Situational interest is a short-lived psychological, cognitive and physiological status . This concept can explain why the situational interest of the students was not stable during any teaching session. It was suggested that to maintain situational interest during a given learning session, a repeated triggering of a student’s interest is required [10, 16]. This can explain why situational interest was high in collaborative VPs sessions and maintained high along with different time points. Collaborative learning might explain in part the higher and steady levels of situational interest due to the collaborative learning and the discussion between the students among them-self and also with the instructor as suggested by the results of the literature explaining that peer discussion and collaborative learning drive the internal motivation of learning [5, 27, 32, 33].
Intrinsic cognitive load is mainly attributed to the complexity and difficulty of learning material . In our study, the same topic was given over the three teaching modalities by the same instructor and was designed to be with the same difficulty and complexity. So, the intrinsic cognitive load is expected to be very close in all the sessions whether lecture, independent VPs, or collaborative VPs.
The collaborative VPs session showed the lowest extraneous cognitive load than the lecture and independent VPs sessions. These results are in agreement with previous studies explaining that lectures using PowerPoint containing a full amount of information, images, and even videos may lead to a high cognitive load . It has been suggested that collaborative learning and social interaction through elaboration with peer discussion can reduce intrinsic and extraneous cognitive load . Also, it was suggested that during collaborative VPs, students could link new information and new knowledge with the old or prior knowledge (schemata) or even build new schemata in a better way with less intrinsic and extraneous cognitive loads [5, 23,24,25, 35]. These studies attributed the efficiency of collaborative learning to several factors including a) the instructional design of VPs which containing simulated clinical scenario similar to the real practice, b) social discussion and elaboration with the peers and c) continuous feedback given to the student during the collaborative VPs session by the instructor.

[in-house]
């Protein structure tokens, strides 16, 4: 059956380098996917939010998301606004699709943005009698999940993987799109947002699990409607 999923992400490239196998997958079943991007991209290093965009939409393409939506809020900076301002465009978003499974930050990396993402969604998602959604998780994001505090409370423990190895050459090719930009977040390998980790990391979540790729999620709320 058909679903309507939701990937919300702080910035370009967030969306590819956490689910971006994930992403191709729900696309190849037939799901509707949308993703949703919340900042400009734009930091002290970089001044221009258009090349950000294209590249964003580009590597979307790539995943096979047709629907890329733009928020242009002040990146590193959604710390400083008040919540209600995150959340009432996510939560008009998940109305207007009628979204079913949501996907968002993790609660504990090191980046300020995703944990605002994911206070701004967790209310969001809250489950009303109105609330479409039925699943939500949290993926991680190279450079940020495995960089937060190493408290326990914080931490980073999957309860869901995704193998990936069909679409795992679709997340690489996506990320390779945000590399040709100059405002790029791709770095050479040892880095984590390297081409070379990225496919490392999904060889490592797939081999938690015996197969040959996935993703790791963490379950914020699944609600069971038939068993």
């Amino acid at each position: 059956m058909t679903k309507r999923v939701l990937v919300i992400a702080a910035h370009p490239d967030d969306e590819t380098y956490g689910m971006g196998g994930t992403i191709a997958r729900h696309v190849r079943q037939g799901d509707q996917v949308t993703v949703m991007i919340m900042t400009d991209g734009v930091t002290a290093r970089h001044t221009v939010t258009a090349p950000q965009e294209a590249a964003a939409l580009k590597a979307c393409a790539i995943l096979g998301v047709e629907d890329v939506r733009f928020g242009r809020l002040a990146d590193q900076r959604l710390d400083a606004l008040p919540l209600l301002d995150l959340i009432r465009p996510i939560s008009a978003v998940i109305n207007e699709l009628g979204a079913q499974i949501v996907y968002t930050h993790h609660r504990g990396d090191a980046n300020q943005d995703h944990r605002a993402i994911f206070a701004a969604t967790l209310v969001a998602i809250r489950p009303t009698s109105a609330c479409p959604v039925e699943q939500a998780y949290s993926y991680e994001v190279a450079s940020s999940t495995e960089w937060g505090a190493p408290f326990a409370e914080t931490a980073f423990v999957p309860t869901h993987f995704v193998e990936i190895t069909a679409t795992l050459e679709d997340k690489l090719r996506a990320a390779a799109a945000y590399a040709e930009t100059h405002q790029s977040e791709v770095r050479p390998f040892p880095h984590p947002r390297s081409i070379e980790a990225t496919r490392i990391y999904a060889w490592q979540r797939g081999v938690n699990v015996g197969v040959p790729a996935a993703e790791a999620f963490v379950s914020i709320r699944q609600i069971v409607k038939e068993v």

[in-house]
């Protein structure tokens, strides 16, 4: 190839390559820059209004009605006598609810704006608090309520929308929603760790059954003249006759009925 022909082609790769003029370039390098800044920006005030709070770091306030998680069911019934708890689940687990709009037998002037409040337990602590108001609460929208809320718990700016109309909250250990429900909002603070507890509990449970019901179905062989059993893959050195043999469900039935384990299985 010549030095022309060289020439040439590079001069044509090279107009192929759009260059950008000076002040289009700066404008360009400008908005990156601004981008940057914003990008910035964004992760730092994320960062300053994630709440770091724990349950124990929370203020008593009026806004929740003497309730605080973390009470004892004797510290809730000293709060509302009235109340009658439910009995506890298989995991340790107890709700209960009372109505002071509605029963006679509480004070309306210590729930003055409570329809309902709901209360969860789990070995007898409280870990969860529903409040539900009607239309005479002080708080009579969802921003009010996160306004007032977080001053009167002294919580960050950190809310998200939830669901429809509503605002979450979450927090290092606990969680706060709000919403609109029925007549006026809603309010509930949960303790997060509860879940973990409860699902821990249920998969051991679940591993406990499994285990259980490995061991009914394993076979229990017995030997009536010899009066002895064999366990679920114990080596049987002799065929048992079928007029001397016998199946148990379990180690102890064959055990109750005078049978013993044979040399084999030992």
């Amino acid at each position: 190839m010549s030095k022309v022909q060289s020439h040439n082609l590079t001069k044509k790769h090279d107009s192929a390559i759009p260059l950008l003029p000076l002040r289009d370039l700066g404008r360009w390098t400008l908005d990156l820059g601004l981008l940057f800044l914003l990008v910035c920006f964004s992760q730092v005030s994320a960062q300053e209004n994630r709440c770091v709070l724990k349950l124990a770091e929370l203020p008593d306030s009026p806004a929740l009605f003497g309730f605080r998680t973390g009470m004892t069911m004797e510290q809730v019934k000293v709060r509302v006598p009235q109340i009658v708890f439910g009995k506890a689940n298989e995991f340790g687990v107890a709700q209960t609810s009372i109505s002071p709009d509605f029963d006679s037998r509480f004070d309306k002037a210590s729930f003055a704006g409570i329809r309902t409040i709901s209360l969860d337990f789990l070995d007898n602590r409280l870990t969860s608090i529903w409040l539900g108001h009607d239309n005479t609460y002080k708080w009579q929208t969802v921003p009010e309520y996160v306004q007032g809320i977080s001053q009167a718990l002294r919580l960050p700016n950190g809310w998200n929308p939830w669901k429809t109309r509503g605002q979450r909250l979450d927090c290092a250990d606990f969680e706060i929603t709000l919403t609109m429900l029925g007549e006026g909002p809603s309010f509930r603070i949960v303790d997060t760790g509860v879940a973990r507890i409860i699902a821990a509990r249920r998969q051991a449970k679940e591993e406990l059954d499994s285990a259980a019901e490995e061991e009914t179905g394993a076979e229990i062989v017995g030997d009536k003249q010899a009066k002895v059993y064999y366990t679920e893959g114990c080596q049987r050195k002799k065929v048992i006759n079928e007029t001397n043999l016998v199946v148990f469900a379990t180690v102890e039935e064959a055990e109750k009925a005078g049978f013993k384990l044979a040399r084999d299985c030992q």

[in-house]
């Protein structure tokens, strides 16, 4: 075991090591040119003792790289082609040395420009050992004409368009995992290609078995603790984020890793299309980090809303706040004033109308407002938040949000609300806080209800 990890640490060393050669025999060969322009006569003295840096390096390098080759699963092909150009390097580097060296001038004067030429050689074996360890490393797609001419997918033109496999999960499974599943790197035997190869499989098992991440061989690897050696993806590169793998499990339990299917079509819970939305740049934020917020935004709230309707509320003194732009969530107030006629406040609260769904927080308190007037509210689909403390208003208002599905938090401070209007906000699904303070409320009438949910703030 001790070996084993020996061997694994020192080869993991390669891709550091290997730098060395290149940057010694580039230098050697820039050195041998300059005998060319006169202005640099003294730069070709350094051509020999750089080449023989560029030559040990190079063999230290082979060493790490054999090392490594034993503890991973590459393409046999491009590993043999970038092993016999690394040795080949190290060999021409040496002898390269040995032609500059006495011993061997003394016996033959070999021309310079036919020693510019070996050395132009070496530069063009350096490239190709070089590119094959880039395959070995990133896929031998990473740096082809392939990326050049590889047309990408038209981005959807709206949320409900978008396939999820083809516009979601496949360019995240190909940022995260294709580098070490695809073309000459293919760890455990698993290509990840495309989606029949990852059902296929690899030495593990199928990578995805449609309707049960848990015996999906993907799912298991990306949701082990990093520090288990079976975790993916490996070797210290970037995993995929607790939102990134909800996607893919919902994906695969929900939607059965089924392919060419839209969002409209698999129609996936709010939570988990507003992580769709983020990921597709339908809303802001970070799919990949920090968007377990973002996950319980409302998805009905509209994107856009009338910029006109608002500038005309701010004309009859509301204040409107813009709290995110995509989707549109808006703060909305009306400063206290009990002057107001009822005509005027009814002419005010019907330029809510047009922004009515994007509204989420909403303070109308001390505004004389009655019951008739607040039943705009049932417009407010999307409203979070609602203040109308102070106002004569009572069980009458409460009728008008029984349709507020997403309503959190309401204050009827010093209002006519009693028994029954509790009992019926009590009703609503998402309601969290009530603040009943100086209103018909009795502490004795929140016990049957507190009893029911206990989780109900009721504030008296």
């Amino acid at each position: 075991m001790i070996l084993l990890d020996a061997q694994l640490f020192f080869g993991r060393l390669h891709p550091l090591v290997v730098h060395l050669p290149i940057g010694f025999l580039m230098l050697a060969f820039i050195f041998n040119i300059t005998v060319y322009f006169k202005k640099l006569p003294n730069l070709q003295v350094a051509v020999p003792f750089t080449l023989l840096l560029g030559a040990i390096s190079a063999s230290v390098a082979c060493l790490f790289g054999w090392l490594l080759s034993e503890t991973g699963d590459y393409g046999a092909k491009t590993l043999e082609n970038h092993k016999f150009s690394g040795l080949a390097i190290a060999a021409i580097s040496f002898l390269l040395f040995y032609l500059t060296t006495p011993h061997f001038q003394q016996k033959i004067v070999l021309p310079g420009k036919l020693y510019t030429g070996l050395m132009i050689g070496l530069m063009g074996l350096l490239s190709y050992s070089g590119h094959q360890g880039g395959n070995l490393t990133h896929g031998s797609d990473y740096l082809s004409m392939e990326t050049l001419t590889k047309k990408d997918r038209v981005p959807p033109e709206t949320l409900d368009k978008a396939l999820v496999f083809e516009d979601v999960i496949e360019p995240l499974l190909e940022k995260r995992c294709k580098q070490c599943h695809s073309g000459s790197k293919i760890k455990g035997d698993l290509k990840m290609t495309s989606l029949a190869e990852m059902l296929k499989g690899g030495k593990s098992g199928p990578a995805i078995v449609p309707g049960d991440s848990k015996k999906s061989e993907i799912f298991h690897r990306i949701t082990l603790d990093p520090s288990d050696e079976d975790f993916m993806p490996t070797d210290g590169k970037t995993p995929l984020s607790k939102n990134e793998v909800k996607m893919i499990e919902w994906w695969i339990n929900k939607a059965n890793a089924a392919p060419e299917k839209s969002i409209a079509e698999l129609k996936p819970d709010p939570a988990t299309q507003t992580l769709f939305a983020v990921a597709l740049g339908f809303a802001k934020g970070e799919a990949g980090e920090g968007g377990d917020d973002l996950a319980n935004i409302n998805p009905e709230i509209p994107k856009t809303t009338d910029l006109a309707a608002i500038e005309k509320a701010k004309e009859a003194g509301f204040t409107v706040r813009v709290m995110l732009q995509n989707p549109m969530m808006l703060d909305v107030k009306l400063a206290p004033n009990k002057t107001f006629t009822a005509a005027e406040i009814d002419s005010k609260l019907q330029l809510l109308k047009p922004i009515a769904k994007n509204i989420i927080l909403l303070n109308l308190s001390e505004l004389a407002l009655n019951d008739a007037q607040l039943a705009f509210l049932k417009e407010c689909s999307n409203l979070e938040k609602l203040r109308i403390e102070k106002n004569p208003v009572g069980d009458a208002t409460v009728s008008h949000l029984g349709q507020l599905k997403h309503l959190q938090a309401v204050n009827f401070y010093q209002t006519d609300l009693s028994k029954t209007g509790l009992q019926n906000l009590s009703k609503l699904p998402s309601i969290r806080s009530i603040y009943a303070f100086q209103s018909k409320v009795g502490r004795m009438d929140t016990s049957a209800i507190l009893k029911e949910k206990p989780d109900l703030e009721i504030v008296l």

Our study suggested that using VPs in a collaborative learning activity enhances students’ situational interest with minimal investment in cognitive load than its use as an independent learning activity after the lecture.
Our study had certain limitations including a smaller number of VPs used, only one topic used in the study that can affect in situational interest or cognitive load of the learners according to their interest or their prior knowledge related to this topic and the study did not examine the effect of situational interest on learning outcomes (knowledge acquisition or retention) that can be suggested for a future study. Another limitation, is in group 1 students did the VPs session, they had already participated in the lecture about the same topic, therefore going into VPs with more knowledge than group 2 results in making comparisons between these scores are limited.
Availability of data and materials
The datasets used and/or analyzed during the current study are available from the corresponding author upon reasonable request.
Ellaway RH. Virtual patients as activities: exploring the research implications of an activity theoretical stance. Perspect Med Educ. 2014;3(4):266–77.